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How can we best understand the impact of revolutionary technologies on the business cycle, the economy, and society? Why is economics meaningless without history and without an understanding of institutional and technical change? Does the 'new economy' mean the 'end of history'?an we best understand the impact of revolutionary technologies on business organization and the business cycle? These are some of the questions addressed in this authoritative analysis of modern economic growth from the Industrial Revolution to the 'New Economy' of today. Chris Freeman has been one of the foremost researchers on innovation for a long time and his colleague Francisco Louçã is an outstanding historian of economic theory and an analyst of econometric models and methods. Together they chart the history of five technological revolutions: water-powered mechanization, steam-powered mechanization, electrification, motorization, and computerization. They demonstrate the necessity to take account of politics, culture, organizational change, and entrepreneurship, as well as science and technology in the analysis of economic growth. This is an well-informed, highly topical, and persuasive study of interest across all the social sciences.

National Systems Of Innovation

Author: Bengt-Åke Lundvall
Publisher: Anthem Press
ISBN: 0857286749
Size: 27.14 MB
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'National Systems of Innovation' presents a new perspective on the dynamics of the national and the global economy. Its starting point is that the international competitiveness of nations is founded on innovation. Which role do different parts of the national system play in determining the long-term dynamics of the economy? What is happening to the coherence of national systems of innovation in an era characterised by far-reaching internationalisation and globalisation? These and other issues are addressed in this volume. Available for the first time in paperback, the book is an invaluable resource for scholars and policy-makers.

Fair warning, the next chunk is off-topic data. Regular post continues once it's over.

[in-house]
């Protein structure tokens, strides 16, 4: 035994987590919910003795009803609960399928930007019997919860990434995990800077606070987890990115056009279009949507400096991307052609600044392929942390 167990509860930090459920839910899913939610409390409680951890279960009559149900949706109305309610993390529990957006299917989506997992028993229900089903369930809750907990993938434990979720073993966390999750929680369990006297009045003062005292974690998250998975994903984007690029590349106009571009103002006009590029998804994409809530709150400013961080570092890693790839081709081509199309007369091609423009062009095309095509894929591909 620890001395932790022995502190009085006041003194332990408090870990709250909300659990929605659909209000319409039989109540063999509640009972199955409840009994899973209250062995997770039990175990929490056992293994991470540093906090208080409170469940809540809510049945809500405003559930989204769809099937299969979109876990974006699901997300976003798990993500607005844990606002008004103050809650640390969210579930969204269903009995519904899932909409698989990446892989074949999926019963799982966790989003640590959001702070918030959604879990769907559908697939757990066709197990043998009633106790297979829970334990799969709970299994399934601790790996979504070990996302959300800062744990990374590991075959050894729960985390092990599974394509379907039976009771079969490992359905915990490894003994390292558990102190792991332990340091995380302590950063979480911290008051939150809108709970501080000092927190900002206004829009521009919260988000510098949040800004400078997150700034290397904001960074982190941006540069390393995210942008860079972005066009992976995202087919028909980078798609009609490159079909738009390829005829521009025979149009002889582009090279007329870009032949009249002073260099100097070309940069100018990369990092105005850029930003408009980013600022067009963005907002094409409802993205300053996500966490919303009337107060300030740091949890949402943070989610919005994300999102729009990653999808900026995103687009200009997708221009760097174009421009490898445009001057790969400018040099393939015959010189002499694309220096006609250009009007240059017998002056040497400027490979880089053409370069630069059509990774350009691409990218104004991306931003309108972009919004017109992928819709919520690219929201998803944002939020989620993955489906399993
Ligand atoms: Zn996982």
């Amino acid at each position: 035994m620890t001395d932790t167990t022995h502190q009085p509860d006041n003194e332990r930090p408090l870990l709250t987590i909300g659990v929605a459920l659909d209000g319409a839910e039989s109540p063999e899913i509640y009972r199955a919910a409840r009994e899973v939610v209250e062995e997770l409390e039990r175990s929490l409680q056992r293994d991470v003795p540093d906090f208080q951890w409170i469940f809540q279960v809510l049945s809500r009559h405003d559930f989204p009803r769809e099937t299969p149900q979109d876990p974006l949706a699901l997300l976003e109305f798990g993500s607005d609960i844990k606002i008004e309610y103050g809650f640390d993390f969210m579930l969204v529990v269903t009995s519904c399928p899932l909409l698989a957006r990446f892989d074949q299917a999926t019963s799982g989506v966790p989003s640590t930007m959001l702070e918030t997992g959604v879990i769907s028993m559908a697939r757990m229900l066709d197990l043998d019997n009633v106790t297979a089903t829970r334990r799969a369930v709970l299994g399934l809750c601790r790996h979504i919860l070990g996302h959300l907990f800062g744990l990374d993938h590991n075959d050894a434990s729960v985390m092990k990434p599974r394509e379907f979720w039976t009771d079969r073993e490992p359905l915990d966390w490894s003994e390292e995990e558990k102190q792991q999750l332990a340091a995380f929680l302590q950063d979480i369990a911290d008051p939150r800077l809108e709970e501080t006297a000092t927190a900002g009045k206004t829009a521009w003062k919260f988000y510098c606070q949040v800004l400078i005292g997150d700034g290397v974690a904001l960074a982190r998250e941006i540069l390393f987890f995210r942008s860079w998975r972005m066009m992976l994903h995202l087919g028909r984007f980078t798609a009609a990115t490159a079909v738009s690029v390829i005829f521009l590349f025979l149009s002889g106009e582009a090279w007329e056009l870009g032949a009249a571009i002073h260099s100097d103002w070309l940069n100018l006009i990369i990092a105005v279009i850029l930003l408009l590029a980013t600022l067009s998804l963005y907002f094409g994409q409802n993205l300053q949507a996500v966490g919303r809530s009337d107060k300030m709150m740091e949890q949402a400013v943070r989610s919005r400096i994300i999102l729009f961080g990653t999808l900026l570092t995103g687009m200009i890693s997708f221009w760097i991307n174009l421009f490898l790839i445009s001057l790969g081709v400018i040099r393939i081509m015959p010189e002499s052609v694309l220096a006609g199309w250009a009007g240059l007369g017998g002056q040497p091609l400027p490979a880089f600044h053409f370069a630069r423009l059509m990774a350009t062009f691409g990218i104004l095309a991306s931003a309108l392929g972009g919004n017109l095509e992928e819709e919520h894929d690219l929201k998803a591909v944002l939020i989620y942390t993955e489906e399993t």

Systems Of Innovation

Author: Charles Edquist
Publisher: Routledge
ISBN: 1136600582
Size: 28.31 MB
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The systems of innovation approach is considered by many to be a useful analytical approach for better understanding innovation processes as well as the production and distribution of knowledge in the economy. It is an appropriate framework for the empirical study of innovations in their contexts and is relevant for policy makers. This text is the result of the work within an international inter-disciplinary network or "working seminar" with the task of building a more solid and sophisticated conceptual and theoretical foundation for the continued study of innovations in a systemic context. The book has three parts. The first presents an overview and tries to work out some conceptual problems. In the second, the systems of innovation approach is related to innovation theory. Part three is devoted to increasing understanding of the functioning and dynamics of systems of innovation. There is also an introduction where the genesis and anatomy of different systems of innovation approaches are discussed and where the systems of innovation approach is characterized in nine dimensions.

Cycles Of Invention And Discovery

Author: Venkatesh Narayanamurti
Publisher: Harvard University Press
ISBN: 0674974158
Size: 23.10 MB
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Using Nobel Prize–winning examples like the transistor, laser, and magnetic resonance imaging, Venky Narayanamurti and Tolu Odumosu explore the daily micro-practices of research and show that distinctions between the search for knowledge and creative problem solving break down when one pays attention to how pathbreaking research actually happens.

Advanced Manufacturing

Author: William B. Bonvillian
Publisher: MIT Press
ISBN: 0262037033
Size: 34.18 MB
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Introduction: social disruption, legacy barriers and innovation : challenges in U.S. manufacturing -- The backdrop - manufacturing's economic history -- International competition and the decline of U.S. manufacturing -- Economic perspectives on manufacturing -- Advanced manufacturing emerges at the federal level -- The advanced manufacturing innovation institute model -- Startup scaleup: addressing the manufacturing challenge for start ups -- Workforce education and advanced manufacturing -- Manufacturing and the future of work -- Conclusion: manufacturing matters more than ever